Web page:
Bell rings time on Wigan era

Click to follow

Dean Bell, one of the men most closely associated with Wigan's glory days, is leaving the club after 15 years. The New Zealander played for Wigan for eight years, captaining them to some of their most memorable triumphs, and returned to be youth development executive for the last seven years.

In between, he played for Leeds and had much to do with making their Academy the most productive in the game. His role at Wigan was similar, although his work at youth level has not translated into recent success for the first team.

"It's always sad to leave somewhere where you have such great memories, but I've no doubt Brian Noble wants to do things his way," Bell said. "I've no lifetime mortgage on the job. It could be time for a new challenge and I'd be lying if I said New Zealand wasn't an option."

The Wigan chairman, Maurice Lindsay, who first signed Bell in 1986, paid tribute to his influence over two decades. "Dean has been one of the most important signings the club has ever made," he said. "He was captain during our halcyon days and his influence carried on after his retirement through our youth development scheme."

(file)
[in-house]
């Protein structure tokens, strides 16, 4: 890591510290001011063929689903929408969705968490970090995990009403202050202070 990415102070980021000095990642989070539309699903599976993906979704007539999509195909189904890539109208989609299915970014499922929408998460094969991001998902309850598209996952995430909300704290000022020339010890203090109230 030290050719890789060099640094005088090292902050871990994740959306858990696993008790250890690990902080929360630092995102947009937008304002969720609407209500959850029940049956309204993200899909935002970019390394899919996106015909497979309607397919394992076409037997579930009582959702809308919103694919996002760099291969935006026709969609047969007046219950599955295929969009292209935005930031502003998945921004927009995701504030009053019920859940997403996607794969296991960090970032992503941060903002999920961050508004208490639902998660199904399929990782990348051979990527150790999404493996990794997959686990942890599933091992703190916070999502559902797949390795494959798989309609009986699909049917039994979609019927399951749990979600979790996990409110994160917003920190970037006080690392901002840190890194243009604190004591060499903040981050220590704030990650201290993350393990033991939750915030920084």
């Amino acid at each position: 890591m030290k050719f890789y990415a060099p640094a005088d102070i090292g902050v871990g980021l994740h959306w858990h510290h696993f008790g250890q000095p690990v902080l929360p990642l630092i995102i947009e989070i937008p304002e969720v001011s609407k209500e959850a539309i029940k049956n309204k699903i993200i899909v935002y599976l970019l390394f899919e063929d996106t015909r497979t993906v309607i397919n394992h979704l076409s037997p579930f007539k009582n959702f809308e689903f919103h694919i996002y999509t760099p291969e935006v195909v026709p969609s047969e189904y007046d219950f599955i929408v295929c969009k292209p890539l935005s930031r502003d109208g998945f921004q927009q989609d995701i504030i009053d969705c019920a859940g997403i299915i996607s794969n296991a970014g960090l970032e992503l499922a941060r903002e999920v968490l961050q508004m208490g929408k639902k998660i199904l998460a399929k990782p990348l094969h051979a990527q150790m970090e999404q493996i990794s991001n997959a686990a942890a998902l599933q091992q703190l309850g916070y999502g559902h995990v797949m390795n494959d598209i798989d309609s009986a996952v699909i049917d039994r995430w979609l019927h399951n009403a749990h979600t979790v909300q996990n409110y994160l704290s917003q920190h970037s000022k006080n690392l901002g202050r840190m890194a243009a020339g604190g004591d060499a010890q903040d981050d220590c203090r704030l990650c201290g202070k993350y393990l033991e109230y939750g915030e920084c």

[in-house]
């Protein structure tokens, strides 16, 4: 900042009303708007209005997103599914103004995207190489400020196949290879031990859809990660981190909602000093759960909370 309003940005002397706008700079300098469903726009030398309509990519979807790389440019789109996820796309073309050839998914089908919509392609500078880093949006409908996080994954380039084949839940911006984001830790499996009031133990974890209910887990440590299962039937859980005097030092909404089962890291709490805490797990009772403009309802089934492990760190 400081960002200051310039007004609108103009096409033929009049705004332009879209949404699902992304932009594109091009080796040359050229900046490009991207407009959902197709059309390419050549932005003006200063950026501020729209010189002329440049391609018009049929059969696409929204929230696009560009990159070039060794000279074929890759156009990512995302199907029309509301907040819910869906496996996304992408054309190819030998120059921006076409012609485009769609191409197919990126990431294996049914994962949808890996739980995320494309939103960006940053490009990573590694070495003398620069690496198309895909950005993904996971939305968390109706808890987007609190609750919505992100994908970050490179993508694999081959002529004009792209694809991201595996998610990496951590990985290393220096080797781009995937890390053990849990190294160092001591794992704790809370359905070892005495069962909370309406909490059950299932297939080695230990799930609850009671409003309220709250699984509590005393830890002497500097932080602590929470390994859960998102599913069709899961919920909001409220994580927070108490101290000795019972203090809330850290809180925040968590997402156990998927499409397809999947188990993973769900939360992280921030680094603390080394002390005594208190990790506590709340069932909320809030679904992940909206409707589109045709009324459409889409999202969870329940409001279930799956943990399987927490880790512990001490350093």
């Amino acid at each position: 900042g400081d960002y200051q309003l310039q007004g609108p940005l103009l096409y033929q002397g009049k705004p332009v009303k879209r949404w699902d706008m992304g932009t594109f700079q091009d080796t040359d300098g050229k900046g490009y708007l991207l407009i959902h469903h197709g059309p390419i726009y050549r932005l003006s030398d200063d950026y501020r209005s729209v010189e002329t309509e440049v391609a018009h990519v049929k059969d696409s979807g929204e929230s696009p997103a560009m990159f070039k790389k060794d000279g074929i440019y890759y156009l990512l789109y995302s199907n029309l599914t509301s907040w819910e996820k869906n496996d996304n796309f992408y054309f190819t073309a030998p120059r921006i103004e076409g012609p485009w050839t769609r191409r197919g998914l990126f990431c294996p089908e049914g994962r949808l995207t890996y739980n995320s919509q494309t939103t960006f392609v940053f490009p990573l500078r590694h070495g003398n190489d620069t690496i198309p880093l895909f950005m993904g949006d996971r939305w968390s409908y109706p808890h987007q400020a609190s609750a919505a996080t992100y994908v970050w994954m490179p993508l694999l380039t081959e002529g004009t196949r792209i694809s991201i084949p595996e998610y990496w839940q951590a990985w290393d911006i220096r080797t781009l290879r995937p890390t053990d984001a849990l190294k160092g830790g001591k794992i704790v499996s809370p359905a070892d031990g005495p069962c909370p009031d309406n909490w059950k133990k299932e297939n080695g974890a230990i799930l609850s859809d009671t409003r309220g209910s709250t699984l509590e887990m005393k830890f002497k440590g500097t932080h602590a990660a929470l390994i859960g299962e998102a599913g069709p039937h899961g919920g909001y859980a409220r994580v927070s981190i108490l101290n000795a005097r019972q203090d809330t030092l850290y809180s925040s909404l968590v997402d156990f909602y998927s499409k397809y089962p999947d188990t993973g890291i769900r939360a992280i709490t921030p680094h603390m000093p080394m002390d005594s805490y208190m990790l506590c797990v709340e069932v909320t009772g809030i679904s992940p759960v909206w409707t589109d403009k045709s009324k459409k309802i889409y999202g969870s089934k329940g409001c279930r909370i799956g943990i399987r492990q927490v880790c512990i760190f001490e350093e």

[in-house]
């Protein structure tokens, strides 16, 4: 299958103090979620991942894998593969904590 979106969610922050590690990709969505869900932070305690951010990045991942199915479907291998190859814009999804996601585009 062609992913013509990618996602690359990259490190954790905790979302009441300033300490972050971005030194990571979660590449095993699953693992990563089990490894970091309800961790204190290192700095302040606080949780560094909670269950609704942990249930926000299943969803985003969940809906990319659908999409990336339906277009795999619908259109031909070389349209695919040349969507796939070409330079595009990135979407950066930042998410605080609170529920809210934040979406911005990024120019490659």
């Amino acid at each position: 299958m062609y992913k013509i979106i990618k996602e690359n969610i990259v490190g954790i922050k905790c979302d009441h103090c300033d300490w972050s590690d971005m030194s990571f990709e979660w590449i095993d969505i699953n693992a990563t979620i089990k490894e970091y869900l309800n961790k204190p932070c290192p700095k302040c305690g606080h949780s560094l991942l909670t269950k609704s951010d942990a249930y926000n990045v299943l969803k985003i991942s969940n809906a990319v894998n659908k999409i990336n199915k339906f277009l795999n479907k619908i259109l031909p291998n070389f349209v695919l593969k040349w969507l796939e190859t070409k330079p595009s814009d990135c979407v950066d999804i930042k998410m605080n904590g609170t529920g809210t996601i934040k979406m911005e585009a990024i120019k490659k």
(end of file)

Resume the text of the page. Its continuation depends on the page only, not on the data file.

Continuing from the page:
The Hull prop Scott Wheeldon has described fearing that he was going to die during an allergic reaction at the club's pre-season training camp in Portugal.

The 20-year-old player scratched himself on a bush while retrieving a ball. Wheeldon, 20, recovered after his team-mate, Danny Washbrook, dashed back to their hotel room for an antidote with which he was issued after a previous attack.

"He looked like he was going to croak," said the Hull captain, Lee Radford.

The new Australian club, the Gold Coast Titans, have opened talks with the representatives of Lote Tuqiri, the Wallaby wing who wants to return to rugby league after union's World Cup. The Titans have money to spend after Brian Carney's decision to retire rather than join them for their inaugural season.